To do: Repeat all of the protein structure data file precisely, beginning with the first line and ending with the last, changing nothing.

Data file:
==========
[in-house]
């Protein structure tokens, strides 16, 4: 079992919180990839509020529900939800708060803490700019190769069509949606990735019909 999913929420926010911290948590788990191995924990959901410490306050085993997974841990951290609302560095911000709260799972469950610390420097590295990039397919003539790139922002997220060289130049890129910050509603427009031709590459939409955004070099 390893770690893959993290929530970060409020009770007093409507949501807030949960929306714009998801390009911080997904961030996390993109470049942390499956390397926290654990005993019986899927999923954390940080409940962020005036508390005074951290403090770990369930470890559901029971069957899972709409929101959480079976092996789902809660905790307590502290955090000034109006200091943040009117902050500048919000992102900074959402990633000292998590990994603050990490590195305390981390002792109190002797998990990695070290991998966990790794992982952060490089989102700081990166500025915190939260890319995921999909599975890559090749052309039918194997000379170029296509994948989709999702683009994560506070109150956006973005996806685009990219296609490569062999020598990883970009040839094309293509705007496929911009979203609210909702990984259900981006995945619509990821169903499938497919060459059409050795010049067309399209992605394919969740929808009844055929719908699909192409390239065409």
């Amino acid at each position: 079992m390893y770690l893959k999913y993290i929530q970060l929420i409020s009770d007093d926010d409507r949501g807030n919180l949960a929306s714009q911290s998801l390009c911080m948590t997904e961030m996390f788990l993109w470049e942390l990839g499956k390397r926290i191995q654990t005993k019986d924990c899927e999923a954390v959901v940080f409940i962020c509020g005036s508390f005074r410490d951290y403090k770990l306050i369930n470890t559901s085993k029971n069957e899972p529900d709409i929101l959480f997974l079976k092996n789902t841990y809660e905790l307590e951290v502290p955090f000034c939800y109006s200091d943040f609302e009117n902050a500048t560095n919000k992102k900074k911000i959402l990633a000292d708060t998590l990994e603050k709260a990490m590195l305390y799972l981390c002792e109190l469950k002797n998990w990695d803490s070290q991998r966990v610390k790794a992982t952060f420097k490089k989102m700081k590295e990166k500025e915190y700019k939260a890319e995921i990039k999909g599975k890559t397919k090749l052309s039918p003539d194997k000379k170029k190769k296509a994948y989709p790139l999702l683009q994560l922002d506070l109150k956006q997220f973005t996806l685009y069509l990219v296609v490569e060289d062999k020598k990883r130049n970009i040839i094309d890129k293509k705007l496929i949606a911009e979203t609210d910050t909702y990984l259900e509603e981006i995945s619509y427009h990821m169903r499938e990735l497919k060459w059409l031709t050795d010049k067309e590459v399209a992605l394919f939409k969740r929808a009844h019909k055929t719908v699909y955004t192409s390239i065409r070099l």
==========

[in-house]
């Protein structure tokens, strides 16, 4: 079992919180990839509020529900939800708060803490700019190769069509949606990735019909 999913929420926010911290948590788990191995924990959901410490306050085993997974841990951290609302560095911000709260799972469950610390420097590295990039397919003539790139922002997220060289130049890129910050509603427009031709590459939409955004070099 390893770690893959993290929530970060409020009770007093409507949501807030949960929306714009998801390009911080997904961030996390993109470049942390499956390397926290654990005993019986899927999923954390940080409940962020005036508390005074951290403090770990369930470890559901029971069957899972709409929101959480079976092996789902809660905790307590502290955090000034109006200091943040009117902050500048919000992102900074959402990633000292998590990994603050990490590195305390981390002792109190002797998990990695070290991998966990790794992982952060490089989102700081990166500025915190939260890319995921999909599975890559090749052309039918194997000379170029296509994948989709999702683009994560506070109150956006973005996806685009990219296609490569062999020598990883970009040839094309293509705007496929911009979203609210909702990984259900981006995945619509990821169903499938497919060459059409050795010049067309399209992605394919969740929808009844055929719908699909192409390239065409």
């Amino acid at each position: 079992m390893y770690l893959k999913y993290i929530q970060l929420i409020s009770d007093d926010d409507r949501g807030n919180l949960a929306s714009q911290s998801l390009c911080m948590t997904e961030m996390f788990l993109w470049e942390l990839g499956k390397r926290i191995q654990t005993k019986d924990c899927e999923a954390v959901v940080f409940i962020c509020g005036s508390f005074r410490d951290y403090k770990l306050i369930n470890t559901s085993k029971n069957e899972p529900d709409i929101l959480f997974l079976k092996n789902t841990y809660e905790l307590e951290v502290p955090f000034c939800y109006s200091d943040f609302e009117n902050a500048t560095n919000k992102k900074k911000i959402l990633a000292d708060t998590l990994e603050k709260a990490m590195l305390y799972l981390c002792e109190l469950k002797n998990w990695d803490s070290q991998r966990v610390k790794a992982t952060f420097k490089k989102m700081k590295e990166k500025e915190y700019k939260a890319e995921i990039k999909g599975k890559t397919k090749l052309s039918p003539d194997k000379k170029k190769k296509a994948y989709p790139l999702l683009q994560l922002d506070l109150k956006q997220f973005t996806l685009y069509l990219v296609v490569e060289d062999k020598k990883r130049n970009i040839i094309d890129k293509k705007l496929i949606a911009e979203t609210d910050t909702y990984l259900e509603e981006i995945s619509y427009h990821m169903r499938e990735l497919k060459w059409l031709t050795d010049k067309e590459v399209a992605l394919f939409k969740r929808a009844h019909k055929t719908v699909y955004t192409s390239i065409r070099l």